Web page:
Why We Must Re-Learn the Art of Play

Erik Cooper —  April 9, 2012 — 2 Comments

Somewhere along the line I forgot how to play. Or maybe I just decided to quit. I don’t know.

Life became serious. Important. Efficient. Practical.

I have these faint memories of endlessly skipping rocks across the neighborhood creek, shooting plastic army men with giant rubber bands, 12-inning kickball grudge matches that reluctantly ended when my dinner was cold, and building forts with couch cushions and throw blankets. But they seem silly now. Childish even.

Nothing makes that clearer than a good ol’ Griswold family vacation. I just returned from Spring Break week in sunny Destin, Florida with my wife, our 3 kids, my mom and dad, and some dear friends from Louisiana. Portions of our day probably sounded something like this:

“Daddy, come swim in the ocean!”

Uhhhhhh, that water’s freezing sweetie. And, you know, things live in there. You guys enjoy. I’m gonna sit under the umbrella and read for awhile.

“Daddy, let me bury you in the sand.”

Why don’t you bury Emma buddy, I’m gonna hit the condo gym for an hour.

“Daddy daddy, get in the pool with us!”

I’m getting a lot of sun guys. Let me finishing talking to your mom here and put on some SPF70 (aka liquid t-shirt) and then I may hop in for a bit.

Before you commandeer my dad of the year trophy, we did all these things. A lot. But my instinctual hesitancy gave me pause and made me think. Why do I naturally balk at play?

Am I selfish. Sure.

Am I lazy. Probably.

But I also think I’ve simply lost the joy of playing. Of disengaging. Of spending time recklessly. Inefficiently. Relationally. For nothing more than the fun of it.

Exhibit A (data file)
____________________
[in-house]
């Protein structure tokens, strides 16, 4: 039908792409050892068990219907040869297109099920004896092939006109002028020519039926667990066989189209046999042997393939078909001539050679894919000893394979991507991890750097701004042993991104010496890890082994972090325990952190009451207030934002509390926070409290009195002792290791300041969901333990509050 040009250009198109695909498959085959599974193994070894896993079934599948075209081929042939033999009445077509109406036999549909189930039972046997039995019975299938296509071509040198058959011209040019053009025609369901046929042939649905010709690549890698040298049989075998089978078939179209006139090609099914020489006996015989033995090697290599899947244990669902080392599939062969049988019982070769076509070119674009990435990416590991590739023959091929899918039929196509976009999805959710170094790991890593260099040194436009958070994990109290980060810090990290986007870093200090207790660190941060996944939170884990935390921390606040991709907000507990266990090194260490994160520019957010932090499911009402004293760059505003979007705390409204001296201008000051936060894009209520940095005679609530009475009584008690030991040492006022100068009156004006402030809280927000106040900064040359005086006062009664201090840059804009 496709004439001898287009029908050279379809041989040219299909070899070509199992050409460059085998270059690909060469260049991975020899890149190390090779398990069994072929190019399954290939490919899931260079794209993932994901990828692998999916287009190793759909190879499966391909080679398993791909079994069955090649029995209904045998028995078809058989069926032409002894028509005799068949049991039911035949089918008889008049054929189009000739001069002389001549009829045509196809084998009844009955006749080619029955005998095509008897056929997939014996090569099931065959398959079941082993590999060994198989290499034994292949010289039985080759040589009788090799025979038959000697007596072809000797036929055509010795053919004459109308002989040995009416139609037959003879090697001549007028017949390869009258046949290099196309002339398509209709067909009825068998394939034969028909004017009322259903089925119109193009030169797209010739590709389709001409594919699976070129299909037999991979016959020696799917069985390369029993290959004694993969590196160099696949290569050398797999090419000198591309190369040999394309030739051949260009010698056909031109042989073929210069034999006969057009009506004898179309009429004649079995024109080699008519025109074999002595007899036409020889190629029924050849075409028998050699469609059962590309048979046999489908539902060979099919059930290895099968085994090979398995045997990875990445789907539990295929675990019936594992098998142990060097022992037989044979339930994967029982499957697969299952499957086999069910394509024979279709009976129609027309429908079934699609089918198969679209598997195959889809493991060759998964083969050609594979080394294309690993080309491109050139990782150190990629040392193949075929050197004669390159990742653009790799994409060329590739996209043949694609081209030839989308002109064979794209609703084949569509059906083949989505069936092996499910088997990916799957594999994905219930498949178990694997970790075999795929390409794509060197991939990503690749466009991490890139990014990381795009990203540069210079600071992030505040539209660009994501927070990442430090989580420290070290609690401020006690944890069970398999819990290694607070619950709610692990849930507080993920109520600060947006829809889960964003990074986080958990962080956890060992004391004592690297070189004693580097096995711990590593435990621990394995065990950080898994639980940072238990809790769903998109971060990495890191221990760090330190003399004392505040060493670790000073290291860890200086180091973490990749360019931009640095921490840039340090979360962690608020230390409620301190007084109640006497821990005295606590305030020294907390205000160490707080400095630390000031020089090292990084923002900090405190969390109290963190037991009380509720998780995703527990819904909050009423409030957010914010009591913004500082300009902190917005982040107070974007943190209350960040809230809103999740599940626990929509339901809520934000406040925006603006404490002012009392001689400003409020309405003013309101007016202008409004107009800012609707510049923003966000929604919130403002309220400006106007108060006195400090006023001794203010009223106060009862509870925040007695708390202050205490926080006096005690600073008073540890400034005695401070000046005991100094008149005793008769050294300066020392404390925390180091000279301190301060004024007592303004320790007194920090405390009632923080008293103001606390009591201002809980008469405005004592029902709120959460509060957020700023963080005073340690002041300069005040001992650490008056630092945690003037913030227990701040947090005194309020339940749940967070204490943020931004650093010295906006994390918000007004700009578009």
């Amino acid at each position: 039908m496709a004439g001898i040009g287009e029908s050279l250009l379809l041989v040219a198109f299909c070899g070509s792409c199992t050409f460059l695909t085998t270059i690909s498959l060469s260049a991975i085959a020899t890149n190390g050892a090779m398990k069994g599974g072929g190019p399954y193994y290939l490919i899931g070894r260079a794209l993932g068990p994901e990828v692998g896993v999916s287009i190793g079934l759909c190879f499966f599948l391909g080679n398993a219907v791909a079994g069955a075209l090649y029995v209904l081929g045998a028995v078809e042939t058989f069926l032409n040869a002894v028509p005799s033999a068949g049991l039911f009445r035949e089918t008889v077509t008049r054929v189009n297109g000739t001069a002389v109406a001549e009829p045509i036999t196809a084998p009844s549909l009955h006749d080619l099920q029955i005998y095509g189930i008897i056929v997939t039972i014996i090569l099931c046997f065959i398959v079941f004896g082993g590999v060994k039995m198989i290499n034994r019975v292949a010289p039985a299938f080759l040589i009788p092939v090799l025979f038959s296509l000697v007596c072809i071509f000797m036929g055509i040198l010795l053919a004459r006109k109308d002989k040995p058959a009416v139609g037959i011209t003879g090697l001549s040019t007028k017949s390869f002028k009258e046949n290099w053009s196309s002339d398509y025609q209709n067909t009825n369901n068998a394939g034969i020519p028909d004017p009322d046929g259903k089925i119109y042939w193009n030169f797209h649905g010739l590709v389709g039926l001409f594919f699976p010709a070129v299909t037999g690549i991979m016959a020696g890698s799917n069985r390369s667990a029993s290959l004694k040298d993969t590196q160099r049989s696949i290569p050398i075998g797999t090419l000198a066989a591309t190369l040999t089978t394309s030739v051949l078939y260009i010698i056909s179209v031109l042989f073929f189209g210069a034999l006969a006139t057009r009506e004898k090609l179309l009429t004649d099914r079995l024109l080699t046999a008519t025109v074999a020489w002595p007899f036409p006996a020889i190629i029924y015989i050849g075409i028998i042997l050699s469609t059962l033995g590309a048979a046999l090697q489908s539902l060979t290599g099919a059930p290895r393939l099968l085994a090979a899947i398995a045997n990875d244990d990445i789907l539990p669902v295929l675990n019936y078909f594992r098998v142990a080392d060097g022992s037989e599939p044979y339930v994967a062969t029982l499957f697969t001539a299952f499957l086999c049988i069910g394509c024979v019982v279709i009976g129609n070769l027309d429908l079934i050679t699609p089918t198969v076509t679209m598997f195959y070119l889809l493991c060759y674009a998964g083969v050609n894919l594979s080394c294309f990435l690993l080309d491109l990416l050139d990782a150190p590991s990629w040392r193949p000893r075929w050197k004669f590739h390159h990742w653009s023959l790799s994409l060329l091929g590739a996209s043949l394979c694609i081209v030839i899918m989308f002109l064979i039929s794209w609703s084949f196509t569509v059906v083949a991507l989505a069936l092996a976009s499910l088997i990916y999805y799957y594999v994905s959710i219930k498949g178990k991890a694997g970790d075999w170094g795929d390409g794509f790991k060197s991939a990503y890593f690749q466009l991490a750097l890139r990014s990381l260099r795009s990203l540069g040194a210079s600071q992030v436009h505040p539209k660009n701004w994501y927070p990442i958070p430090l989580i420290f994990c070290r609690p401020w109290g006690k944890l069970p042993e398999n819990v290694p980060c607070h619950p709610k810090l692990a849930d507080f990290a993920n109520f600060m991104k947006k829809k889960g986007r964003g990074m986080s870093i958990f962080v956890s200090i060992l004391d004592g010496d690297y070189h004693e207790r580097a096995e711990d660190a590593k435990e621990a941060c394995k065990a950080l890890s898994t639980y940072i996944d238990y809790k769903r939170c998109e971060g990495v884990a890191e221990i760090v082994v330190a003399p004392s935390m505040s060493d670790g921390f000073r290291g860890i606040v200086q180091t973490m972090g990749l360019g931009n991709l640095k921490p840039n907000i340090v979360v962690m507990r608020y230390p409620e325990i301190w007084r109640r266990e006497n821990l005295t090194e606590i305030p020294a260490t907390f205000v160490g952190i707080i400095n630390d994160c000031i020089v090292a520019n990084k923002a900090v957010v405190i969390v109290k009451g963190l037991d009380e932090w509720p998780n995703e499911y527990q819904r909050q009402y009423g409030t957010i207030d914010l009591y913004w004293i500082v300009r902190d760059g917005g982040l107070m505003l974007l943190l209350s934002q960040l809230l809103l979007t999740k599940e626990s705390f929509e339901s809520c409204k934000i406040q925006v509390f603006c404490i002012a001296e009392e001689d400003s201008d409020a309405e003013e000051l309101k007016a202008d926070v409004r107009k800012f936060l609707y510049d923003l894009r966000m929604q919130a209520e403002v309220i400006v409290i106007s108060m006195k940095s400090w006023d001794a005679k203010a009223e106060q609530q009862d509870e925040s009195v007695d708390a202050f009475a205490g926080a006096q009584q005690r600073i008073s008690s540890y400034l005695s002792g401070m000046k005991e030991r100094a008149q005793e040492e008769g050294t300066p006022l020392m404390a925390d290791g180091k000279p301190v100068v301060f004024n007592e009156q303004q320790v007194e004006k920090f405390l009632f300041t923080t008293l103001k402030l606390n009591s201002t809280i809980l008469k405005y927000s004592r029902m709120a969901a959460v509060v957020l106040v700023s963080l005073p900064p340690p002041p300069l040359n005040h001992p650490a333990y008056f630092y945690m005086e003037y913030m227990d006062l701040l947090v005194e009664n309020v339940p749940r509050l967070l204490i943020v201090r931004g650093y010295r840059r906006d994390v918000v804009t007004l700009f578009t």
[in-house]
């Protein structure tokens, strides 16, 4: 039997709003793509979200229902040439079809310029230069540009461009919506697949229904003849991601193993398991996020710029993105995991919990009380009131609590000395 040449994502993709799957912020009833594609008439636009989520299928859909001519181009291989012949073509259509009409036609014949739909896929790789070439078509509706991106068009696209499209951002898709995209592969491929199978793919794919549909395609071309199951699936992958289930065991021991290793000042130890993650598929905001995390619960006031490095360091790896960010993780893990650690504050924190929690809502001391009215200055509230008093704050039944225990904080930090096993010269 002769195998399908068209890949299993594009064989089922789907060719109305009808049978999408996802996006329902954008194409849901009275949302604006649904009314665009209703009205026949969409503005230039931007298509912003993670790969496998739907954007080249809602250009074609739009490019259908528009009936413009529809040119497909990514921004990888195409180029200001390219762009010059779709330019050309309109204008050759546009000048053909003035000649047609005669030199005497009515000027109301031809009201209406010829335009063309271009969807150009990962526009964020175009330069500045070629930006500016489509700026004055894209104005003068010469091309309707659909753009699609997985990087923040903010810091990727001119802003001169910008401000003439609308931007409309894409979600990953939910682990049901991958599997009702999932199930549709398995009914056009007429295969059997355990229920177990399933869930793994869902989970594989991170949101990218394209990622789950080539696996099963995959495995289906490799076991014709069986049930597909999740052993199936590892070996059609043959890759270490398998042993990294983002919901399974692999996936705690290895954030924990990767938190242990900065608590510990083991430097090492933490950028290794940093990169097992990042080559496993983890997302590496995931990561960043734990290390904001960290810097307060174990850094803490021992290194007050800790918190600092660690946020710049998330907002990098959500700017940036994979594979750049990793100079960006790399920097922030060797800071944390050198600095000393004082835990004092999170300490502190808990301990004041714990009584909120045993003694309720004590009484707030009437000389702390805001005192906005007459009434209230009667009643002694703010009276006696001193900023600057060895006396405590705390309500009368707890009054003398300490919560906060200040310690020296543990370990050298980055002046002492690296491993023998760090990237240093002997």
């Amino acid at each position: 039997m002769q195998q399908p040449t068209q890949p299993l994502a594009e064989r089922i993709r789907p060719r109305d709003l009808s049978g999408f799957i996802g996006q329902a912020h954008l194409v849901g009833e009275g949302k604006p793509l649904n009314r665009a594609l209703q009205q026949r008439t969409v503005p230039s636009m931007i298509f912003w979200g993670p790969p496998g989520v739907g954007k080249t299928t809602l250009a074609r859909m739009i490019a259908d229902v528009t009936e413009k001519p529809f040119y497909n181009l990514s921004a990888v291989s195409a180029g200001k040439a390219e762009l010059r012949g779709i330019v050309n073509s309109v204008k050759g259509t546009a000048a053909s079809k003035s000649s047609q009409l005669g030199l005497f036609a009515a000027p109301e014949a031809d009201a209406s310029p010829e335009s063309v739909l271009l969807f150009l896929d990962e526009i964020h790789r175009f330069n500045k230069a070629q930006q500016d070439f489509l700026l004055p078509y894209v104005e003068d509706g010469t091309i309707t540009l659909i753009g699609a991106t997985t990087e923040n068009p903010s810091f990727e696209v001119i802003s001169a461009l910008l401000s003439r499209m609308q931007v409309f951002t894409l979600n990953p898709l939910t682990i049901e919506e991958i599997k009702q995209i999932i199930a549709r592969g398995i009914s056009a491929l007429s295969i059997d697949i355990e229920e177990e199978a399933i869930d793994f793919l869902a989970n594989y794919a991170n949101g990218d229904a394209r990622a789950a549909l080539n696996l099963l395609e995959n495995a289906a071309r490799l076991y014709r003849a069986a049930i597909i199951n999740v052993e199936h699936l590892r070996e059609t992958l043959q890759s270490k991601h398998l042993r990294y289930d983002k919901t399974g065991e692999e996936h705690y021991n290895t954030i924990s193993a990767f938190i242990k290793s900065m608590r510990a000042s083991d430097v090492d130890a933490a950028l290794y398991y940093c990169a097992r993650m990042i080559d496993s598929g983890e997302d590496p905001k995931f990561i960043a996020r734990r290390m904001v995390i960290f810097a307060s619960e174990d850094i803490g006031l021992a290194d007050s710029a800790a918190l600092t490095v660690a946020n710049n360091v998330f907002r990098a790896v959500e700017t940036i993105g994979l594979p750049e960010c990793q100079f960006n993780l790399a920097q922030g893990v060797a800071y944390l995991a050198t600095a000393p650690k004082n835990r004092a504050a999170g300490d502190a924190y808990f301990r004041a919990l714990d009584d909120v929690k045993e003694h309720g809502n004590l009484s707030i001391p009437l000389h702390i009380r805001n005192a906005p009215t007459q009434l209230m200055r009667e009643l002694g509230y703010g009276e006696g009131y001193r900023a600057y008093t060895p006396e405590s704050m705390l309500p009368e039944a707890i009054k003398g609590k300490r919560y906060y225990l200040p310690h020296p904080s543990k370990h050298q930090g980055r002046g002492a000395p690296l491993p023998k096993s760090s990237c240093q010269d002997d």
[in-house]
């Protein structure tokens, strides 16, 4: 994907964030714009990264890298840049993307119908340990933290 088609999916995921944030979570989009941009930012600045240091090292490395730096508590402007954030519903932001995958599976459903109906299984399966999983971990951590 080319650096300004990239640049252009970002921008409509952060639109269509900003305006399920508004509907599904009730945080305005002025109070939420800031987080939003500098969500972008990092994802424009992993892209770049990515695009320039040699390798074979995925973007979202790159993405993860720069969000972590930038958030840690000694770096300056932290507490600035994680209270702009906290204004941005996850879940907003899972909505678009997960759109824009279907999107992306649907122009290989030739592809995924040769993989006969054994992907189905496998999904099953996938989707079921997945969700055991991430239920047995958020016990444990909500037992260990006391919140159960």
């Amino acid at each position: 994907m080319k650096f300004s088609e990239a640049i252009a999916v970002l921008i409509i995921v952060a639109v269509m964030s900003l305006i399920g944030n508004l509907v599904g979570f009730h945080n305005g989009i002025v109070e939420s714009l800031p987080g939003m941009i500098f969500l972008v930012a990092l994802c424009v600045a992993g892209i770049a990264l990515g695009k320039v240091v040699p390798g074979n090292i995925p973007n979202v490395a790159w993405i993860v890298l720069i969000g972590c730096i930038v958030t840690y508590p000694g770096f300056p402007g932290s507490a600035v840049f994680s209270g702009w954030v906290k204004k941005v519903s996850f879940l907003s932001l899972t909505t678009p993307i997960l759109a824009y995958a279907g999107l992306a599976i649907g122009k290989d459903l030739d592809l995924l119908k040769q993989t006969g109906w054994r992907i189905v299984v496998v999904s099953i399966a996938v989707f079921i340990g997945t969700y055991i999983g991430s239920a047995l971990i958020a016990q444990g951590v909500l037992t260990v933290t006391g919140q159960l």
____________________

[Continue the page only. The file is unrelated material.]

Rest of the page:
Why?

You know I’ve never been one to cynically trash our culture, the new media, Facebook, Twitter, our 24 hour connect. But I do think it’s worth looking at how undisciplined engagement can impact the things that are most important to us. My brain is used to uninterrupted input and non-stop stimulation.

The conversation dull? Check Facebook.

The ballgame hit a lull? Click on the breaking news link.

Meeting boring? How about Words with Friends?

Even if the entertainment I’m engaged in isn’t entertaining enough, I can instantly access something more stimulating.

But I wonder if the art of play isn’t curated amongst the lulls. Painted in inefficiencies. Sculpted with the boredom that we seem to fear so much. Yes, fear.

When I play with my children, it opens their hearts to me. Gives me access to the deeper places I really want to go. Cultivates the respect I need to lead them well. The love I long for. Maybe play is the gateway for all great relationships?

How do we cultivate the art of play?

2 responses to Why We Must Re-Learn the Art of Play

  1. “When I play with my children, it opens their hearts to me.” I love that statement!!

    Does this apply too? “When God plays with me, it opens my heart to Him.” Or more theologically correct, “When I realize that God is wanting to spend time with me and I do so, it opens my heart to Him.”

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